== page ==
Wild Fishing on the Oregon Coast
The Oregon Department of Fish and Wildlife (ODFW) is spreading some joy along the Oregon coast — salmon joy, that is.
In a double whammy of good news, ODFW has announced that the Oregon coast will be open to wild Chinook Salmon and wild Coho Salmon fishing this fall.
“For the last several years we have seen a decline in our coastal Chinook population, but we have seen a rebound this year,” said Ron Boyce, Ocean Salmon and Columbia River Program Manager for ODFW.
The opening of wild Coho fishing is even more noteworthy. The wily silver salmon is listed as threatened on the Endangered Species Act list, and no harvesting of Oregon wild Coho has been allowed for years — since the 1990s.
“Because of high returns over the last year and another very good forecast of wild Coho, we feel this is a success story,” Boyce said.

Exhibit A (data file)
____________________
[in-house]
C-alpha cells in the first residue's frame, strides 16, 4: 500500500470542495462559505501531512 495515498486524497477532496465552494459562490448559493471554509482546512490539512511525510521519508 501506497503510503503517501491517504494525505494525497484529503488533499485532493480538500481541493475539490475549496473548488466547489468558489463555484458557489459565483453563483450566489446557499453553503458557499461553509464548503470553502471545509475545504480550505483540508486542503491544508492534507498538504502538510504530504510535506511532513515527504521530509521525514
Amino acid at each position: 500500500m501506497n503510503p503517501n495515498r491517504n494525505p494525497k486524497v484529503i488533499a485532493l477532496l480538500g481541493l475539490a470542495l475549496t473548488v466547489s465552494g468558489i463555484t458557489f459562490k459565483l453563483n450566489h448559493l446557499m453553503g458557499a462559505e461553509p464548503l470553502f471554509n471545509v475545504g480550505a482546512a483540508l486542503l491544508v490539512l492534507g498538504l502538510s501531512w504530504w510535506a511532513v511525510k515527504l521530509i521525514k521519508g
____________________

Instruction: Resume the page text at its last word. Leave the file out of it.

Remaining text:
Anglers can chase the wild Chinook and Coho in dozens of Oregon waterways. For complete information, please refer to ODFW’s helpful list.
First timers will appreciate the size of the fall Chinook, which Boyce said often exceeds 40 pounds. And the Coho, Boyce said, “is a beautiful silvery fish and just a lot of fun.”
The season for wild Chinook Salmon runs from Aug. 1 through Dec. 31, and wild Coho starts Sept. 15 and runs through Nov. 30. For catch limits, visit the ODFW website. The regulations can be complicated, and Boyce urges people to call with questions.
“There are lots of reasons for people to be excited for fall fisheries,” Boyce said.
About the Author: Eileen Garvin
Eileen Garvin is the editor of Travel Oregon’s Seasonal Features, enewsletters and annual visitor guide. When she’s not cooking up trip ideas, Oregon Dreamer profiles and outdoor adventures to write about, she’s out exploring Oregon.
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